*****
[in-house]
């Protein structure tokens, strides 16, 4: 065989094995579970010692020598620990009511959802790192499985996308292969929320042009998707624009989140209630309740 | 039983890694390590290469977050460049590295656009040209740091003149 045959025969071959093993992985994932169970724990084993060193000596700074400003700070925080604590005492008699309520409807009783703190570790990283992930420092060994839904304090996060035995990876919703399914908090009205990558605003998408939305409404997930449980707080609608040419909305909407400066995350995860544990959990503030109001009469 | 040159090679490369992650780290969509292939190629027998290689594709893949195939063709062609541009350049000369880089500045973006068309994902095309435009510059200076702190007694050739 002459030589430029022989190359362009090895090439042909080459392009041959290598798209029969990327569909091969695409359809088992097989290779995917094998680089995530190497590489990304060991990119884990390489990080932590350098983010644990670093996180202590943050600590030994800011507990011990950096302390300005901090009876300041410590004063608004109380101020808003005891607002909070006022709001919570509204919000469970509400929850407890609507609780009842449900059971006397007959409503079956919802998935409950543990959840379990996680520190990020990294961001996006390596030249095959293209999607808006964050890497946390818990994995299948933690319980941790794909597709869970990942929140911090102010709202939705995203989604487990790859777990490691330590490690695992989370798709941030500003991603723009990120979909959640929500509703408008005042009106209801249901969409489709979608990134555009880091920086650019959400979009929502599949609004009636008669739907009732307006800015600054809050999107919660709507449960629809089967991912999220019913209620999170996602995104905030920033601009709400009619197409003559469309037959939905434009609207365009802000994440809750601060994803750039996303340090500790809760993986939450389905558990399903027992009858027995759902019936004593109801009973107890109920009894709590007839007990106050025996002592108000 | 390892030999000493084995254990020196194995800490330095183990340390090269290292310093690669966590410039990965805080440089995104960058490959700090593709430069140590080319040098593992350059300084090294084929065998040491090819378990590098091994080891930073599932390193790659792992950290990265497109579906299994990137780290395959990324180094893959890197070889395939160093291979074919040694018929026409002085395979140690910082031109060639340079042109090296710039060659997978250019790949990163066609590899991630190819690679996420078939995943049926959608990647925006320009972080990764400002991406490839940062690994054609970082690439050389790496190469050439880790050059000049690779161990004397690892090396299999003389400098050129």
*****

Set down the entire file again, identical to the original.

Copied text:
[in-house]
């Protein structure tokens, strides 16, 4: 065989094995579970010692020598620990009511959802790192499985996308292969929320042009998707624009989140209630309740 | 039983890694390590290469977050460049590295656009040209740091003149 045959025969071959093993992985994932169970724990084993060193000596700074400003700070925080604590005492008699309520409807009783703190570790990283992930420092060994839904304090996060035995990876919703399914908090009205990558605003998408939305409404997930449980707080609608040419909305909407400066995350995860544990959990503030109001009469 | 040159090679490369992650780290969509292939190629027998290689594709893949195939063709062609541009350049000369880089500045973006068309994902095309435009510059200076702190007694050739 002459030589430029022989190359362009090895090439042909080459392009041959290598798209029969990327569909091969695409359809088992097989290779995917094998680089995530190497590489990304060991990119884990390489990080932590350098983010644990670093996180202590943050600590030994800011507990011990950096302390300005901090009876300041410590004063608004109380101020808003005891607002909070006022709001919570509204919000469970509400929850407890609507609780009842449900059971006397007959409503079956919802998935409950543990959840379990996680520190990020990294961001996006390596030249095959293209999607808006964050890497946390818990994995299948933690319980941790794909597709869970990942929140911090102010709202939705995203989604487990790859777990490691330590490690695992989370798709941030500003991603723009990120979909959640929500509703408008005042009106209801249901969409489709979608990134555009880091920086650019959400979009929502599949609004009636008669739907009732307006800015600054809050999107919660709507449960629809089967991912999220019913209620999170996602995104905030920033601009709400009619197409003559469309037959939905434009609207365009802000994440809750601060994803750039996303340090500790809760993986939450389905558990399903027992009858027995759902019936004593109801009973107890109920009894709590007839007990106050025996002592108000 | 390892030999000493084995254990020196194995800490330095183990340390090269290292310093690669966590410039990965805080440089995104960058490959700090593709430069140590080319040098593992350059300084090294084929065998040491090819378990590098091994080891930073599932390193790659792992950290990265497109579906299994990137780290395959990324180094893959890197070889395939160093291979074919040694018929026409002085395979140690910082031109060639340079042109090296710039060659997978250019790949990163066609590899991630190819690679996420078939995943049926959608990647925006320009972080990764400002991406490839940062690994054609970082690439050389790496190469050439880790050059000049690779161990004397690892090396299999003389400098050129």